- They don't want you to know who Jesus is, or what the true Gospel is, as clearly stated in the Bible. They tell stories, cite examples, change the subject -- anything to keep you coming to their meetings. Once human relationships have developed, they know that peer pressure and a desire to hold these new friends in a positive light will cause many to stifle questions and to submit to their authority.
The following books were written by people who escaped the 2x2 church!
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Elizabeth was born and raised in a nameless and secretive worldwide cult that claims exclusive origin from the New Testament apostolic ministry and
blatantly describes all other churches as 'false'. A fourth generation member, she professed faith at the age of sixteen and fully intended to remain there,
even when she discovered that the system she believed in was based on a lie. A love story both human and divine, a journey from spiritual bondage to
freedom in Christ; this confronting and deeply personal account gives an inside perspective into the mindset of cult members, and reveals the fear and
trauma associated with being forced to investigate your own beliefs even if it could mean destroying the very foundations of everything you believe.
The author, Elizabeth Coleman, is one of our moderators at the TLC Forum!
A look inside a worldwide, supposedly nameless religion that meets in homes and rented venues, yet is almost unknown even to many
friends and relatives of its members. This book collects accounts of the varied experiences from many former members. Although it
has managed to elude public attention for most of its history, this group has been known by various names, both officially taken and
nicknames, that include: Two by Twos, the Testimony of Jesus, Meetings in the home, Assemblies of Christians, Christian Conventions,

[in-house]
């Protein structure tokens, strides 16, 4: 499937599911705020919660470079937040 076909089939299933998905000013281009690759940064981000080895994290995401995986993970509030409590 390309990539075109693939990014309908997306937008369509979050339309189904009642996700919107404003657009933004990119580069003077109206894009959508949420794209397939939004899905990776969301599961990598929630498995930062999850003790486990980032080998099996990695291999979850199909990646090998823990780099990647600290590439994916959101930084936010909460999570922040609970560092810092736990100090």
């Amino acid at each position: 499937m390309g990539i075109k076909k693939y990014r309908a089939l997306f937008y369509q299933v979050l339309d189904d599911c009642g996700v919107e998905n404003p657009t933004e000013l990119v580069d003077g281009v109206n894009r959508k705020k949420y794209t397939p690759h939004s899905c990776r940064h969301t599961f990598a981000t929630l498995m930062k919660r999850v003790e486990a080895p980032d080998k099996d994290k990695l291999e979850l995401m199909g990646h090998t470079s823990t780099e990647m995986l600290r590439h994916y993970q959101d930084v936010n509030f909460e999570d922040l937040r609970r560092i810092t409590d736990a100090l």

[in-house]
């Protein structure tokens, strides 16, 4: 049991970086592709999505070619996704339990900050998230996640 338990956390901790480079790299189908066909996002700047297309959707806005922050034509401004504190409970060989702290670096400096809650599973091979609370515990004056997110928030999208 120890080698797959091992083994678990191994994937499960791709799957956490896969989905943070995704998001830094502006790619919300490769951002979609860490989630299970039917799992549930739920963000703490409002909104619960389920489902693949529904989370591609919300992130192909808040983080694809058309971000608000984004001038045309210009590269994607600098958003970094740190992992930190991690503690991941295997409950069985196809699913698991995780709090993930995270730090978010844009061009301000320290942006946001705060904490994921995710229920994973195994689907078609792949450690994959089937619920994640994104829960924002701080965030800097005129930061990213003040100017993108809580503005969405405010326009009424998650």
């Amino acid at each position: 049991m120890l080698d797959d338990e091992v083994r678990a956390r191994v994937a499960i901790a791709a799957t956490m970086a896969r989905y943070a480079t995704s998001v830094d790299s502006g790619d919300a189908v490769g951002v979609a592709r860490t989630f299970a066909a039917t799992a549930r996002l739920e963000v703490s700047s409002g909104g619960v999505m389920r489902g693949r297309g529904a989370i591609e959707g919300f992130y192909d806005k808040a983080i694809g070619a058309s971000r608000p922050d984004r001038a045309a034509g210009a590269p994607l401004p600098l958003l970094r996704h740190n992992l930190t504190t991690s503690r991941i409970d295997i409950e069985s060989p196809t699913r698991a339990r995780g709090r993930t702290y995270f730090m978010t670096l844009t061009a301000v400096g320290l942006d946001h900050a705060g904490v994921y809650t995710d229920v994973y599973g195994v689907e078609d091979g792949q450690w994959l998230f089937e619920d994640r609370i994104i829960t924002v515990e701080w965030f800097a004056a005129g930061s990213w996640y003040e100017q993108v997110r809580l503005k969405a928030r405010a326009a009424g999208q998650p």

The Truth, the Workers and Friends, the No-name church, the Way, Blackstockings, Die Namelosen, Kristna i Sverige,
Non-denominational meetings, Gospel meetings, Les Anonymes, Cooneyites, etc. Revised and expanded second edition.
They meet in homes and in rented halls, presided over by itinerant preachers known as "Workers." This religious fellowship usually goes under the
names listed above, although its members vigorously deny that the group bears any name. As to its origins, the group positions itself as being a
direct continuation of "the New Testament Church." And even though they deny having any organizational structure, the activities of this nameless
sect are world-wide in scope.
It is often very difficult for the outsider to gain any concrete knowledge of this group's doctrine, structure, or history.
Reinventing the Truth
examines these issues, focusing on the historical explanations the group has offered for its origins.
This secretive group has been called by various names over the years: The Two-by-Twos, White Mice, Black Stockings, Pilgrims, The Meeting, The Workers, The Truth, the Secret Sect, Die Namenlosen, Les Anonymes and many others.
But they claim no name of their own. Outside of the group, little has been known of the ways and the diverse belief found among believers in this homespun religion.
Here is a book that exposes the origins and the unwritten traditions of the Two-by-Twos.
The purpose of this book is to summarize the teachings of this religious group in order to encourage people to draw nearer to and obey God.
It is an attempt to bring to light what the workers have tried to hide from the public for over a century.
These are doctrines and behaviors that have been observed and learned by an ex-member whose family has been part of the group for five generations, since the founding of the religion in the late 1890s.